This is one on the few times of the year that my wife likes to abandon the kitchen to allow me to work on my cooking masterpiece – a Rib Roast.
This year she bought a bone-in roast which I like to work with more than the boneless ones. It seems to me that bone-in roasts tend to have more flavor. If we manage to pick up the roast a few days early I like to unwrap it from the packaging and put it in a roasting dish with about:
> ¼ cup of olive oil rubbed in on all sides of it
> Montreal Steak Seasoning sprinkled and rubbed all over the roast generously
> A few sprigs of fresh thyme and rosemary from the garden, leaves stripped off and sprinkled all over the roast
I then cover the roast with a damp paper towel to allow it to age for a couple of days in the refrigerator, flipping it over a couple to times for the two broad sides of it to marinate in the oil, herbs and Montreal Steak Seasoning.
Whoa! I almost forgot my secret ingredient. I take a couple of shots of 12 to 15 year old Scotch and drizzle it on both of the broad sides of the roast. The alcohol evaporates off, but leaves a hint of smoky flavor to the meat.
This year, we did not pick-up the roast ahead of time so the beef will be aged in the refrigerator for about 6 hours uncovered. Not a big deal, but the longer ageing does help to impart more flavors to the beef.
Now here comes the real secret to a great rib roast – the cooking time. Be careful with this because the cooking time makes all of the difference in your roast! I definitely recommend the use of a meat thermometer to help you get your timing right.
Place beef fat side up on a rack in a shallow roasting pan. The rack keeps the meat out of the drippings. With a Bone-in Roast the ribs form a natural rack. It is not necessary to baste.
Place a meat thermometer so the tip is in the center of the thickest part of the beef and does not touch bone or rest in fat. Do not add water, do not cover. Roast in a 325 degree oven (preheating is not necessary). Roast to the desired degree of doneness below using the thermometer reading as a final guide.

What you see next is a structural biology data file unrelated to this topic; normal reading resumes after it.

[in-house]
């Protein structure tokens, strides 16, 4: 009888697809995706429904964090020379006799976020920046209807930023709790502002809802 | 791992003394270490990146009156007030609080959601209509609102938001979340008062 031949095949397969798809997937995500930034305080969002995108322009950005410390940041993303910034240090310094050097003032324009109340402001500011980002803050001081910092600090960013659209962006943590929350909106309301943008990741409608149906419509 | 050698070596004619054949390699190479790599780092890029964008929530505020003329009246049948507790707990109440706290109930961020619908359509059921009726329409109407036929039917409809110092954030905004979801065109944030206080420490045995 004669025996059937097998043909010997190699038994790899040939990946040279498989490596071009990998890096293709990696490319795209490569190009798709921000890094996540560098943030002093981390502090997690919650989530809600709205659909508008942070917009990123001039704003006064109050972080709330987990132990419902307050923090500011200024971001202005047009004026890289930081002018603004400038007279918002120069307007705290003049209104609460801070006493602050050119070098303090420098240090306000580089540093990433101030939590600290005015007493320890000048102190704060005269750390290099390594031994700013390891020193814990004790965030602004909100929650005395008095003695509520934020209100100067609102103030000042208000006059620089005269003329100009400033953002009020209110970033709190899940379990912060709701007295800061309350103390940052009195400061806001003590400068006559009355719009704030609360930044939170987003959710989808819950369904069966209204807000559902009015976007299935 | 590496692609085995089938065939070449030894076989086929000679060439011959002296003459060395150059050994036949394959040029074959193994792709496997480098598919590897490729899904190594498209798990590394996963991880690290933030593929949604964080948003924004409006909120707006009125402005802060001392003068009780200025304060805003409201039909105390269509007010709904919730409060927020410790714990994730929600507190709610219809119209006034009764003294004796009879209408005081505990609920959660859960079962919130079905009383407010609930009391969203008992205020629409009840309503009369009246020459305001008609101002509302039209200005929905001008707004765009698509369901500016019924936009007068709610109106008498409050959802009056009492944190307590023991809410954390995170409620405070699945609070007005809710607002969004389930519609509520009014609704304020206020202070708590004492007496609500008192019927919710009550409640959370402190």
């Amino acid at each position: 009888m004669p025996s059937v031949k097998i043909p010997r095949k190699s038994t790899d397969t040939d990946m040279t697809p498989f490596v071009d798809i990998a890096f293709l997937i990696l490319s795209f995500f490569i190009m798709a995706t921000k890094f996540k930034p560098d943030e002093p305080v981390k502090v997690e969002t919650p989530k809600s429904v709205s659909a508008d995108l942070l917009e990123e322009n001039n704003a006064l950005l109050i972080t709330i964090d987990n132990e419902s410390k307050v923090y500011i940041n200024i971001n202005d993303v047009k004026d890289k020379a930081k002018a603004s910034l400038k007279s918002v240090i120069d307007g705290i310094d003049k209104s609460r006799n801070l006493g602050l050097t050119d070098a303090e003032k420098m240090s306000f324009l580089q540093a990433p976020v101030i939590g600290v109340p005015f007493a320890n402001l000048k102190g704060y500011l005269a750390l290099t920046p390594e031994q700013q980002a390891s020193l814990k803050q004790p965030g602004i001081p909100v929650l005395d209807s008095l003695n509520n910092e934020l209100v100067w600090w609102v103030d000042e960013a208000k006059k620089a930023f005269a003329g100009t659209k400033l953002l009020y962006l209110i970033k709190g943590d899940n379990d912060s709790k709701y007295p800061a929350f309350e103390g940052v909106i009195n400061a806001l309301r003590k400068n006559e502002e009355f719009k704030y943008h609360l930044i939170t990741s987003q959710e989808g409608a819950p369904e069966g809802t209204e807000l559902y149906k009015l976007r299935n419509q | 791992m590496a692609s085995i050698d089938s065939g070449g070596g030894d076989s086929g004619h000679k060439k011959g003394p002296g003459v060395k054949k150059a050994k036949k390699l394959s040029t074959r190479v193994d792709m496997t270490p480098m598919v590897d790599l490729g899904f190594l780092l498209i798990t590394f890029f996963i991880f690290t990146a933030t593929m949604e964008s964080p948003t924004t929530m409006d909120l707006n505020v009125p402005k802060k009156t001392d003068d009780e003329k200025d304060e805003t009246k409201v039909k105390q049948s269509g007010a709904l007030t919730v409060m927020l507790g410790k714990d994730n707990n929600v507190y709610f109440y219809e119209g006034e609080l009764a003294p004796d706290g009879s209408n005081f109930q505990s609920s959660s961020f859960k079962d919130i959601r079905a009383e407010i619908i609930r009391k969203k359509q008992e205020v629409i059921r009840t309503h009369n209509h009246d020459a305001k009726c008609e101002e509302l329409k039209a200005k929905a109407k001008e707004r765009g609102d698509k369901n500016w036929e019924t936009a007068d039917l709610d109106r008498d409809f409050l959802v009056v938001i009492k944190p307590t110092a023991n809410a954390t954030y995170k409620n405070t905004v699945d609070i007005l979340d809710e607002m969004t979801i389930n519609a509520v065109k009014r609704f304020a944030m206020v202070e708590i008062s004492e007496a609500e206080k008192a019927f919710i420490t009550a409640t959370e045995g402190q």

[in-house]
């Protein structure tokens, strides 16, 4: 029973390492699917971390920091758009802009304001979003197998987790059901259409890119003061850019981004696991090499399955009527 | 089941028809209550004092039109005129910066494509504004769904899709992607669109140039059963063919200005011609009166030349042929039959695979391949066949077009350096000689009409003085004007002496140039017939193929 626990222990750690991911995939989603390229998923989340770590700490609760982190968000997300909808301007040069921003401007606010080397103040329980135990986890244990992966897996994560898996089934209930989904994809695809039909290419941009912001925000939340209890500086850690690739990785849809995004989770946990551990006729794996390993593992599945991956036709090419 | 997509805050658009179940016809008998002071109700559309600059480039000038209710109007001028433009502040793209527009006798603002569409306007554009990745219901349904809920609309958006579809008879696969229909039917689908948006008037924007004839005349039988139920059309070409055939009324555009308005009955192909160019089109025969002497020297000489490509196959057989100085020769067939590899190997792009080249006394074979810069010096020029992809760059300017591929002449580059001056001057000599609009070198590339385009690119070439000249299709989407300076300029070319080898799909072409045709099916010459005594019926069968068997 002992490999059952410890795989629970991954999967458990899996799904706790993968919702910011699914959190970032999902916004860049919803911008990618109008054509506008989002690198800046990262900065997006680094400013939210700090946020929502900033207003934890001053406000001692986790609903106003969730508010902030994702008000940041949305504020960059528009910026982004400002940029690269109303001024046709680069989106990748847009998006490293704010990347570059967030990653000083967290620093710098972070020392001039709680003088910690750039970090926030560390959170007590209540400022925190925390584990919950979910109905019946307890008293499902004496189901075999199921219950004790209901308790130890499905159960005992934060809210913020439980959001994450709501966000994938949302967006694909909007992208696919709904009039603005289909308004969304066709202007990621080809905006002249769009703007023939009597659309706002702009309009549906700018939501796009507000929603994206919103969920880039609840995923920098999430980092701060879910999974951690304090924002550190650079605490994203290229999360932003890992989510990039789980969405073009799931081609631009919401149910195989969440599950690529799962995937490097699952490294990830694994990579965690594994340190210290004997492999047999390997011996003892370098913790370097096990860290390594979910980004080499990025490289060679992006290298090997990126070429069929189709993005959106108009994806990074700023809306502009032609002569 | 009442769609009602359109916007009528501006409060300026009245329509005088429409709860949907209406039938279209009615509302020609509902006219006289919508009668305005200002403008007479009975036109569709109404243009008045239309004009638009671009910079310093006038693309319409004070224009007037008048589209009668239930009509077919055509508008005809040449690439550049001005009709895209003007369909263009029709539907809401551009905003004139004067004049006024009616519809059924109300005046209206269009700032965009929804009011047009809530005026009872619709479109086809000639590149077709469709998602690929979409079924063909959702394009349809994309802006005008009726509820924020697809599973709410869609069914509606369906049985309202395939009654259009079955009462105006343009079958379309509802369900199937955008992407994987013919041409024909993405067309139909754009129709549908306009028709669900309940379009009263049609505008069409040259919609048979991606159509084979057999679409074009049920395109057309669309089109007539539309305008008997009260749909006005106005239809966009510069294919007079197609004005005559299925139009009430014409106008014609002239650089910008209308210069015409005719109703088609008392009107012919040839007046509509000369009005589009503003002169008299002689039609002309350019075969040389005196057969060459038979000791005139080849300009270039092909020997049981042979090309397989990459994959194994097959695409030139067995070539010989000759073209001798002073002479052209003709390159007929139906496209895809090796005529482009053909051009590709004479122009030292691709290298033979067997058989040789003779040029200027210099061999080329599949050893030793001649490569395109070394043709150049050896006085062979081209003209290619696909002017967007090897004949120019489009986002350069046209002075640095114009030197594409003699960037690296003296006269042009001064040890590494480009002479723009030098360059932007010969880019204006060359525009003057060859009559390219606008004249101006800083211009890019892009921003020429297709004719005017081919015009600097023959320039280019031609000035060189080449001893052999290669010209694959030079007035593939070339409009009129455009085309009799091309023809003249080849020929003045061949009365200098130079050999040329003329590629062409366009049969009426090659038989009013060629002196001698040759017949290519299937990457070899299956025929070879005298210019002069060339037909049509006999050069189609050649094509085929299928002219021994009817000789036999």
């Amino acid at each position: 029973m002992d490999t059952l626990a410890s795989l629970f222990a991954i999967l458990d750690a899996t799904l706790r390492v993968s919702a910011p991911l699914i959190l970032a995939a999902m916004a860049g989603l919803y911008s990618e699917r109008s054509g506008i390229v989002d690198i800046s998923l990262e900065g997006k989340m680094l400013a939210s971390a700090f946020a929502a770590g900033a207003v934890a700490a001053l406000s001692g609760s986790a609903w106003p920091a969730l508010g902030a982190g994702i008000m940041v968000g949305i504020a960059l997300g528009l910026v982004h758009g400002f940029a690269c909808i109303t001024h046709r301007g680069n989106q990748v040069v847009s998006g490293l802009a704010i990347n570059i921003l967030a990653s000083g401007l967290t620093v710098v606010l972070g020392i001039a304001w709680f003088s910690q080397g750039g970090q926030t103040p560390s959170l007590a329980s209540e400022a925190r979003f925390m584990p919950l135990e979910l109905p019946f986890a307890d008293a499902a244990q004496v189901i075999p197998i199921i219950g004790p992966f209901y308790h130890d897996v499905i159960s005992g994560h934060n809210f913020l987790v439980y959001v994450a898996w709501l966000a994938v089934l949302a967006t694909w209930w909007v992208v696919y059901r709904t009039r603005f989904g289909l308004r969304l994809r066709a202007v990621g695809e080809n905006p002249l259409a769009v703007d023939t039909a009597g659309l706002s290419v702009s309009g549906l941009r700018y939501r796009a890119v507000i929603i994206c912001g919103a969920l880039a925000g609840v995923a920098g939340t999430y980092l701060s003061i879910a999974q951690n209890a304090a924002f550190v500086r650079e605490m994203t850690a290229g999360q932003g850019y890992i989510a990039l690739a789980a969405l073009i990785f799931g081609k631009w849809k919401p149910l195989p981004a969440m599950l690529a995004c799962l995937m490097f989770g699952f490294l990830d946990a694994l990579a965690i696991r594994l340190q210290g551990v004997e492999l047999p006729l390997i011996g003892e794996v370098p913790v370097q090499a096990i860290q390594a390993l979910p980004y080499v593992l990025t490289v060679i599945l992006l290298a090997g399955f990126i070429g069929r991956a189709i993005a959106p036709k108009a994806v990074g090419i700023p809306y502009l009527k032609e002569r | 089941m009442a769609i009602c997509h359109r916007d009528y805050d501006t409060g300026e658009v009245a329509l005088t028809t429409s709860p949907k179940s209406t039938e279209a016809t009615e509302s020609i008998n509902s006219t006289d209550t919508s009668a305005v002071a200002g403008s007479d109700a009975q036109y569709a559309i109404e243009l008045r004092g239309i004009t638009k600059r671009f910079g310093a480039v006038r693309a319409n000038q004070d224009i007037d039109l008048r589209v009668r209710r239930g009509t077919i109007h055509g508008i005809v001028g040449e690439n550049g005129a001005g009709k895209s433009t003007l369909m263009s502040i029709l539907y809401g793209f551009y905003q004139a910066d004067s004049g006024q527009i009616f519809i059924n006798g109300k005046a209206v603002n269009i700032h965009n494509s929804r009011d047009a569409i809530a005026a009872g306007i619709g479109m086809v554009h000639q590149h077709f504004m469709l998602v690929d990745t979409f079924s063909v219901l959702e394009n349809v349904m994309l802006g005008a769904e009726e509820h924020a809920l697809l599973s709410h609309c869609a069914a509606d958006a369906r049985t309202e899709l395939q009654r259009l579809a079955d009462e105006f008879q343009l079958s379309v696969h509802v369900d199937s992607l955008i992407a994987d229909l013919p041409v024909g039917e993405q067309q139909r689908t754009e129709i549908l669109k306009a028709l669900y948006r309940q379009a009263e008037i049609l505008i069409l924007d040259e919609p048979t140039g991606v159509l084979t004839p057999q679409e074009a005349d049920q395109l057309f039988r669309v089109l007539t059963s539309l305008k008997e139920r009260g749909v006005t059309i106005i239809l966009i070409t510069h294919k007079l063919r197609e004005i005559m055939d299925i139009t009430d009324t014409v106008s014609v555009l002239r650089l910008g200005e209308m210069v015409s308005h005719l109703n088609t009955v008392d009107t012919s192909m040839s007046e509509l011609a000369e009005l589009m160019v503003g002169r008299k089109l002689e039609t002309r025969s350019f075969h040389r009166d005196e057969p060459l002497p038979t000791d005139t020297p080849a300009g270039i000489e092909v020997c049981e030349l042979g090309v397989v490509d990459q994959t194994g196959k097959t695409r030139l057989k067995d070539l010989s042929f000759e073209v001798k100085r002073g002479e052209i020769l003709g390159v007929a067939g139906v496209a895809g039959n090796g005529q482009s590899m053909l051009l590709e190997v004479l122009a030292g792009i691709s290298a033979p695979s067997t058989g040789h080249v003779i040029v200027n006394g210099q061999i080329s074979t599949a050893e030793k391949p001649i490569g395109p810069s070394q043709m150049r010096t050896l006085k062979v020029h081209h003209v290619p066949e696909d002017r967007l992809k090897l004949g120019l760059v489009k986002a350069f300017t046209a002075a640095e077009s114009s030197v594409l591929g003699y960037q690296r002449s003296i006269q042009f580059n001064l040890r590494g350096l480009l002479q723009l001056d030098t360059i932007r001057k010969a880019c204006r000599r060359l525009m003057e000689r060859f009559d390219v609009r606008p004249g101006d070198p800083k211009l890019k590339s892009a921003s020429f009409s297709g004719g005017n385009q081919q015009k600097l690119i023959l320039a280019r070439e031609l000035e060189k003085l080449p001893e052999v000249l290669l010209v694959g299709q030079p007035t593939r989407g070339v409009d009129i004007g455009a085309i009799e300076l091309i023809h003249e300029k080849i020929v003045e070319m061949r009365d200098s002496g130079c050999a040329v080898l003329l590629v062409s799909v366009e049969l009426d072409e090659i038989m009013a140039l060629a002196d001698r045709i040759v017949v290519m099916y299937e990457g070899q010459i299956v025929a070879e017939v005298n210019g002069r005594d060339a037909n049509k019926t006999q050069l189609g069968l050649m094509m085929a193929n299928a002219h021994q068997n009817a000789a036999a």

For a Bone-in cut of about 6 to 8 pounds:
Rare thermometer reading 140 degrees, minutes of cooking time per pound 23 - 25
Medium thermometer reading 160 degrees, minutes of cooking time per pound 27 - 30
Well done thermometer reading 170 degrees, minutes of cooking time per pound 32 -35
For a Boneless cut of about 4 to 6 pounds:
Rare thermometer reading 140 degrees, minutes of cooking time per pound 26 - 32
Medium thermometer reading 160 degrees, minutes of cooking time per pound 34 - 38
Well done thermometer reading 170 degrees, minutes of cooking time per pound 40 - 42
Roasts are also easier to carve if allowed to set 15 to 20 minutes after removal from the oven. If the roast is to set before serving it should be removed from the oven when the thermometer registers 5 to 10 degrees lower than desired doneness as the meat continues to cook after removal from the oven. This is where you need to be careful if you are planning for a rare done roast so it does not over cook while standing to a medium done roast. Same thing if you want medium done so it does not cook over to well done. To serve au jus, spoon beef juices over carved beef. If you like more jus like we do, you can cheat by buying the packaged Aus Jus mix and heating it up in a separate pot before the roast is ready.
Oven Browned Potatoes
We like to cook the little broiler onions, mini-carrots and little red potatoes with our roast. About 1-1/2 hours before the beef roast is done, prepare and boil your little broiler onions, mini-carrots and little red potatoes for about 10 minutes then add your veggies to the drippings in the roasting pan with the beef. Turn the vegetables to coat completely with the drippings or brush them with melted butter or margarine. Continue cooking, turning vegetables once, until tender – about 1-1/4 hours. Sprinkle with salt and pepper for flavor.
FloridaGardener’s Black Eyed Peas
I usually buy the 1 pound bag of Publix Brand Black Eye Peas and follow the soaking and cooking instructions on the bag.
My favorite way to cook this traditional Southern food (supposed to bring good luck the whole year through if you eat them on New Year’s Day) follows.
> Peel and cut up about three broiler onions into small cubes.
> Peel and cut up a couple single cloves of garlic. I like to pull out a couple of my young garlic plants from the garden, peel and cut them up (including the green leaves) and throw them in the cooking pot.
> Sprinkle in some ground cumin to flavor and celery seeds (you can chop up and add some fresh celery if desired instead of celery seeds).
> I like to cut up and add in a couple fresh tomatoes from the garden.
> A chicken flavor bouillon cube or two for flavor.
> Smoked ham hocks or smoked pork neck bones are also a must add.
> The final addition – hot sauce and salt and pepper to taste.
Happy New Year and Happy Gardening – Enjoy!